Hamdi Ulukaya tells his story at Entrepreneur Weekend

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The blue skies and bright sunshine over Whitnall Field mirrored the energy inside James C. Colgate Student Union on Saturday. More than 200 students, alumni, parents, and friends gathered in the Hall of Presidents to hear Chobani founder and CEO Hamdi Ulukaya tell his own entrepreneurship story.

The rich Chobani Greek-style yogurt that Americans are buying at a rate of 1.8 million cases per week came from humble beginnings. Ulukaya purchased a defunct 90-year-old yogurt plant in New Berlin, N.Y., from Kraft Foods in 2005 and began producing small batches of his product, testing it and storing it for weeks and months to see if the quality would hold from trucking container to tabletop.

That’s the story of Ulukaya the master yogurt maker, the Turkish kid who grew up in a small farming village, east of the Euphrates River. But there’s another narrative of Ulukaya the entrepreneur, who moved to Central New York and saw economic potential in a castoff factory.

Hamdi Ulukaya

Hamdi Ulukaya, founder and CEO of Chobani, addresses Entrepreneur Weekend attendees at lunch in the Hall of Presidents (Photo by Andy Daddio)

“The first thing I did when I started this journey was that I realized that I didn’t know much. I would make meetings with bankers or engineers, and ninety percent of the things they were trying to tell me — I had no idea with they were talking about.” He could fake it and figure it out, or he could ask questions.

Ulukaya chose to be himself. “The best thing I did was to say, ‘Tell me a simpler way to understand.’”

After 18 months of asking questions and testing cultures, the first 300 cases of Chobani yogurt went to a kosher store on Long Island, and Ulukaya’s future hung in the balance for a week as he waited for a sales report. Returns were positive enough to require a second shipment of 300 cases. The order came with good news: customers were encouraging others to buy this new yogurt, too.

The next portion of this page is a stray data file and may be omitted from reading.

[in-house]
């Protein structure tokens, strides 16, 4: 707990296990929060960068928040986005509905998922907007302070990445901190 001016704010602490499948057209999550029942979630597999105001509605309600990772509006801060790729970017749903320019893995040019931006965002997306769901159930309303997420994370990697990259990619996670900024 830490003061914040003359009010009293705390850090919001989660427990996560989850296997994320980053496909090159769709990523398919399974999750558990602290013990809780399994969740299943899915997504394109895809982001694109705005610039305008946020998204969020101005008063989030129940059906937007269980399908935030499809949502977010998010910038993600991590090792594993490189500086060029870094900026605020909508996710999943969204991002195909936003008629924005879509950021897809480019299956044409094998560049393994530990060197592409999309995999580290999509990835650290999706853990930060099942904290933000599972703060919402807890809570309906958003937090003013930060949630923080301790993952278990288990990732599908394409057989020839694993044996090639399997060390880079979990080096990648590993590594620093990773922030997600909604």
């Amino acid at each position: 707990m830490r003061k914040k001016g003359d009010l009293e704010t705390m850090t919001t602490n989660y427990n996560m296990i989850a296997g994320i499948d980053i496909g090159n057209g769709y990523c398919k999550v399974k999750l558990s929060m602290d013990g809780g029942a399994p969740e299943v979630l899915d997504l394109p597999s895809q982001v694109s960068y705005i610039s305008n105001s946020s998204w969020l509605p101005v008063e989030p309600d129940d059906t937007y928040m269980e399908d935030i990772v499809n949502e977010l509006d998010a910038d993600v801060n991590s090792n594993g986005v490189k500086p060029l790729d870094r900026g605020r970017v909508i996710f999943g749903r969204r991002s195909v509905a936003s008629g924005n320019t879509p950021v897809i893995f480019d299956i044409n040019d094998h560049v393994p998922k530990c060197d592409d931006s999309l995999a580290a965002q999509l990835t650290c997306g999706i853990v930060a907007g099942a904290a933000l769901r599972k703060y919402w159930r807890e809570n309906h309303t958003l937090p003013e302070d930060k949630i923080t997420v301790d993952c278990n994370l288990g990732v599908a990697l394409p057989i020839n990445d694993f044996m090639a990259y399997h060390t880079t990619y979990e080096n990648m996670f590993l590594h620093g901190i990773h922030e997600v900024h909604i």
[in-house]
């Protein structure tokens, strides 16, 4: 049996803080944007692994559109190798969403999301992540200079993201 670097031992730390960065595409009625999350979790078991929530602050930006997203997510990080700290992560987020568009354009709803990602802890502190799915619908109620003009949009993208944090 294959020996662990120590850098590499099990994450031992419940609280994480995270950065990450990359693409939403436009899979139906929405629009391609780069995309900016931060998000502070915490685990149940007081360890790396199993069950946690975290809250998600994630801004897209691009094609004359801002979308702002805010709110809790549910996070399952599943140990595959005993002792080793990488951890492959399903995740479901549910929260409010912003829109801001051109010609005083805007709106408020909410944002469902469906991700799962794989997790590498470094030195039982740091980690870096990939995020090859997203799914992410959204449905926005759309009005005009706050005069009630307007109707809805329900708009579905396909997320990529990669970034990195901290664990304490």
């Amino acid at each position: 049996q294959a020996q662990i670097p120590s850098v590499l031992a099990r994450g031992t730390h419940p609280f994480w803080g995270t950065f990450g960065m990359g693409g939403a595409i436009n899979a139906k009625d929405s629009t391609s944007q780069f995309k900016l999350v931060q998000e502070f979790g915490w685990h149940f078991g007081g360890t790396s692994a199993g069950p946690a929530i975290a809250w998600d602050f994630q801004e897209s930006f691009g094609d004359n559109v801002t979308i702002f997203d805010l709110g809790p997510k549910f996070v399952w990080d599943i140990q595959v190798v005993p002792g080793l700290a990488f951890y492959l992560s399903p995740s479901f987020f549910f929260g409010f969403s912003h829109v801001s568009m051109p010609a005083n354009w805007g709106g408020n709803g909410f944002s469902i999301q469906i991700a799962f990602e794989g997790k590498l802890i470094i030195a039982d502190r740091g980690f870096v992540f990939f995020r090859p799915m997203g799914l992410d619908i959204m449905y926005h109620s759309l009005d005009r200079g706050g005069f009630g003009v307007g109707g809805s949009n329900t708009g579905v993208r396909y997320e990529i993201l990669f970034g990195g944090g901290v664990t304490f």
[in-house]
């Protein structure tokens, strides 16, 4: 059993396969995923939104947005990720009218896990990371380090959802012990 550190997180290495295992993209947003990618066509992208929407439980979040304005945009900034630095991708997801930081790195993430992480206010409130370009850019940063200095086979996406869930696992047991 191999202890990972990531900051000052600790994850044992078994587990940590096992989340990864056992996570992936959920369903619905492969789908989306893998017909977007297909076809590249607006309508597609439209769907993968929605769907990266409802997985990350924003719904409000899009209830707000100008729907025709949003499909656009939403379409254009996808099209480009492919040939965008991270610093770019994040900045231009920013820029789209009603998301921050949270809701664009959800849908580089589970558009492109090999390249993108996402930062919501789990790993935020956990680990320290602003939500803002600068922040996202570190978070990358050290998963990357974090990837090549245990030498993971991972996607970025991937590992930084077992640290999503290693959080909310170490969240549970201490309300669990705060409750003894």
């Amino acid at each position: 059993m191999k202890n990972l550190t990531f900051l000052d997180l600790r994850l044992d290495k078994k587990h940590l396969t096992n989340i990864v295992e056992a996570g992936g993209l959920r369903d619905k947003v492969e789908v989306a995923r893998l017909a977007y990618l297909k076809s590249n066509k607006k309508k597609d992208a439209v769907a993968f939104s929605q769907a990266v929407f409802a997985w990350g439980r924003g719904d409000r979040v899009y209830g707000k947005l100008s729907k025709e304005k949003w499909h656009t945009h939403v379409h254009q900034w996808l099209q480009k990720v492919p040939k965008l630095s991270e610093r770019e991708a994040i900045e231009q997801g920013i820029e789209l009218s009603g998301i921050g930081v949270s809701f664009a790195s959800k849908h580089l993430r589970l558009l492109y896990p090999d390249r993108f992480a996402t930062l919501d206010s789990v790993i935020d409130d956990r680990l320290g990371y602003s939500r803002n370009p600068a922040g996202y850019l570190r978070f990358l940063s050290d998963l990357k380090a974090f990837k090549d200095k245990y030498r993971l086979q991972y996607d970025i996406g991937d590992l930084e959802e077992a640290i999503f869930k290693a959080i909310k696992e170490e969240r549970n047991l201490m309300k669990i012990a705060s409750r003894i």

“At that point, I knew this wasn’t going to be about selling; it was going to be about making. And the big guys were going to hear about this. They were going to kill me,” he said, referencing the long-established yogurt producers.

But Ulukaya had done his homework. Before he went to market, he interviewed shoppers at the dairy case and found out that they were mixing fruit into plain nonfat Greek yogurt because the leading brand only offered fruit with full-fat. So he flipped the equation and made his fruit flavors nonfat.

Then, Ulukaya bucked the traditional approach to distribution. Instead of putting his yogurt into smaller local stores, he went directly to the national chains. It was more expensive, and Ulukaya didn’t have the resources to pay the $200,000 that his first buyer demanded to sell Chobani. So Ulukaya bet the farm. “We told them we would pay them in yogurt. And what if it doesn’t sell?” he remembered. “We told them we’d give them the plant.”

The gamble paid off, and Ulukaya’s nontraditional, disruptive arrival shook the dairy industry. “I realized that those big guys — they’re not that clever,” he said. “It’s a very old way of doing business. It’s very slow, and they don’t react very fast.”

Now, Ulukaya and Chobani are expanding to stay ahead of the competition, taking care not to be slowed by the weight of their success. “We never sit and wonder what we’re going to do next,” he said, “Being in the action of doing, it comes.”

Some Colgate students, alumni, and parents will find lessons in the story of Ulukaya the Turkish dairyman, others in Ulukaya the entrepreneur. For Chobani’s CEO, who will receive an honorary doctorate from Colgate this May, the past five years have been a course in self-awareness.

“I had no idea I was a marketer, a finance guy, a leader,” he said. “I got to learn myself and the people I work with. I learned what makes this country so great — the passion and the belief.”